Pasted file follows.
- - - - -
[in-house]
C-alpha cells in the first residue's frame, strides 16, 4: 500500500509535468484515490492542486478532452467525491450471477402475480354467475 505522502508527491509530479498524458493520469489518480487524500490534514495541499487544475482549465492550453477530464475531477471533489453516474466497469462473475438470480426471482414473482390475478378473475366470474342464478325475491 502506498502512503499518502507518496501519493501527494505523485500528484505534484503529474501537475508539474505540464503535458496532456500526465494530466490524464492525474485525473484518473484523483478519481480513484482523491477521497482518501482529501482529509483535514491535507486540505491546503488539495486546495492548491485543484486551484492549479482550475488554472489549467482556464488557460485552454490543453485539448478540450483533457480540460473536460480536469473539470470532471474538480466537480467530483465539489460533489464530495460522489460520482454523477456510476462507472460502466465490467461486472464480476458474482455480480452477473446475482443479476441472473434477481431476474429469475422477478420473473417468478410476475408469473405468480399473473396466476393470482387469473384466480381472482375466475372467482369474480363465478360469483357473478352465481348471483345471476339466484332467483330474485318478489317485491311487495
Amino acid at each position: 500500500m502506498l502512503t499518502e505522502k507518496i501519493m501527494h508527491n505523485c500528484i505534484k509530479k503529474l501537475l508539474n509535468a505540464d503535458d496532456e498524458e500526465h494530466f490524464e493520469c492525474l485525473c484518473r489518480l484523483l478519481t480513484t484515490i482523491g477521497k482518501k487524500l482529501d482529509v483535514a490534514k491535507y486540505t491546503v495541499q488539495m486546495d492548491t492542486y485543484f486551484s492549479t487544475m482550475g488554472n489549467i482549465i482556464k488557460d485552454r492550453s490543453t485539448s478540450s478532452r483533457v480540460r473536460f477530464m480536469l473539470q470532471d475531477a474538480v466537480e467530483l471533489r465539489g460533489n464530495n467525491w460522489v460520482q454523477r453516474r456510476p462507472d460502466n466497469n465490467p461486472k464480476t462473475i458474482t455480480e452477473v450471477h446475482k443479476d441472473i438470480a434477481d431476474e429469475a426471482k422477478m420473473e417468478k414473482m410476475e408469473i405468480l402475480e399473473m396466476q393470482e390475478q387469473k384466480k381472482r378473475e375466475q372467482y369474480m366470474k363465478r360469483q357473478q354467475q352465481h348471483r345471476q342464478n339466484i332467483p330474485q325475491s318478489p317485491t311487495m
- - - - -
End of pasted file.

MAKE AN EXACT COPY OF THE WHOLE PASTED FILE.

[in-house]
C-alpha cells in the first residue's frame, strides 16, 4: 500500500509535468484515490492542486478532452467525491450471477402475480354467475 505522502508527491509530479498524458493520469489518480487524500490534514495541499487544475482549465492550453477530464475531477471533489453516474466497469462473475438470480426471482414473482390475478378473475366470474342464478325475491 502506498502512503499518502507518496501519493501527494505523485500528484505534484503529474501537475508539474505540464503535458496532456500526465494530466490524464492525474485525473484518473484523483478519481480513484482523491477521497482518501482529501482529509483535514491535507486540505491546503488539495486546495492548491485543484486551484492549479482550475488554472489549467482556464488557460485552454490543453485539448478540450483533457480540460473536460480536469473539470470532471474538480466537480467530483465539489460533489464530495460522489460520482454523477456510476462507472460502466465490467461486472464480476458474482455480480452477473446475482443479476441472473434477481431476474429469475422477478420473473417468478410476475408469473405468480399473473396466476393470482387469473384466480381472482375466475372467482369474480363465478360469483357473478352465481348471483345471476339466484332467483330474485318478489317485491311487495
Amino acid at each position: 500500500m502506498l502512503t499518502e505522502k507518496i501519493m501527494h508527491n505523485c500528484i505534484k509530479k503529474l501537475l508539474n509535468a505540464d503535458d496532456e498524458e500526465h494530466f490524464e493520469c492525474l485525473c484518473r489518480l484523483l478519481t480513484t484515490i482523491g477521497k482518501k487524500l482529501d482529509v483535514a490534514k491535507y486540505t491546503v495541499q488539495m486546495d492548491t492542486y485543484f486551484s492549479t487544475m482550475g488554472n489549467i482549465i482556464k488557460d485552454r492550453s490543453t485539448s478540450s478532452r483533457v480540460r473536460f477530464m480536469l473539470q470532471d475531477a474538480v466537480e467530483l471533489r465539489g460533489n464530495n467525491w460522489v460520482q454523477r453516474r456510476p462507472d460502466n466497469n465490467p461486472k464480476t462473475i458474482t455480480e452477473v450471477h446475482k443479476d441472473i438470480a434477481d431476474e429469475a426471482k422477478m420473473e417468478k414473482m410476475e408469473i405468480l402475480e399473473m396466476q393470482e390475478q387469473k384466480k381472482r378473475e375466475q372467482y369474480m366470474k363465478r360469483q357473478q354467475q352465481h348471483r345471476q342464478n339466484i332467483p330474485q325475491s318478489p317485491t311487495m